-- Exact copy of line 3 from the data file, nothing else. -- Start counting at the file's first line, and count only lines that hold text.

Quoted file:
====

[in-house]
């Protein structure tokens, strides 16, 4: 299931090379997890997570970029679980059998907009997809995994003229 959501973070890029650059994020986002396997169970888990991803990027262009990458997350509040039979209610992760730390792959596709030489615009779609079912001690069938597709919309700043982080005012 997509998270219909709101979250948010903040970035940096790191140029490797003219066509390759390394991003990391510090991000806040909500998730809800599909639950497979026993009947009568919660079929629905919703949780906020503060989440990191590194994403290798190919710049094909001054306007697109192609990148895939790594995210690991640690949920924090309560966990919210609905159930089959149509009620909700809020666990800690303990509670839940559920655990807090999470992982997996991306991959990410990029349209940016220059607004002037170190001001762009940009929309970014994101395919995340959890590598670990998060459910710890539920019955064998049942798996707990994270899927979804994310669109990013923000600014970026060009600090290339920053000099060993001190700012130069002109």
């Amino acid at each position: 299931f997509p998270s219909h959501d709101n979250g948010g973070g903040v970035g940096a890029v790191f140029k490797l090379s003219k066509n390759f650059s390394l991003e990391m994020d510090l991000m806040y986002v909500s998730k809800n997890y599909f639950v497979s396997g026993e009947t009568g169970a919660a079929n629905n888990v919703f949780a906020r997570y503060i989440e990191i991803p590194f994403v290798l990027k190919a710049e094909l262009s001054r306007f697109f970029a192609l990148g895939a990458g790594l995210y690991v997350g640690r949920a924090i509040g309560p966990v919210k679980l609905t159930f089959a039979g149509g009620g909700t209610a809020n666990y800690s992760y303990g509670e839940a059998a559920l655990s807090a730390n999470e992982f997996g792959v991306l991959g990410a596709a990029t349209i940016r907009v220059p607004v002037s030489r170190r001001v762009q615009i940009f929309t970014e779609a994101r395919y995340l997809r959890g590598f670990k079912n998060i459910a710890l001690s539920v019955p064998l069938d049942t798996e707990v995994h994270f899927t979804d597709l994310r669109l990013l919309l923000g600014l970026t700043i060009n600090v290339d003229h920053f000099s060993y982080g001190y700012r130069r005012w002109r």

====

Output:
């Amino acid at each position: 299931f997509p998270s219909h959501d709101n979250g948010g973070g903040v970035g940096a890029v790191f140029k490797l090379s003219k066509n390759f650059s390394l991003e990391m994020d510090l991000m806040y986002v909500s998730k809800n997890y599909f639950v497979s396997g026993e009947t009568g169970a919660a079929n629905n888990v919703f949780a906020r997570y503060i989440e990191i991803p590194f994403v290798l990027k190919a710049e094909l262009s001054r306007f697109f970029a192609l990148g895939a990458g790594l995210y690991v997350g640690r949920a924090i509040g309560p966990v919210k679980l609905t159930f089959a039979g149509g009620g909700t209610a809020n666990y800690s992760y303990g509670e839940a059998a559920l655990s807090a730390n999470e992982f997996g792959v991306l991959g990410a596709a990029t349209i940016r907009v220059p607004v002037s030489r170190r001001v762009q615009i940009f929309t970014e779609a994101r395919y995340l997809r959890g590598f670990k079912n998060i459910a710890l001690s539920v019955p064998l069938d049942t798996e707990v995994h994270f899927t979804d597709l994310r669109l990013l919309l923000g600014l970026t700043i060009n600090v290339d003229h920053f000099s060993y982080g001190y700012r130069r005012w002109r």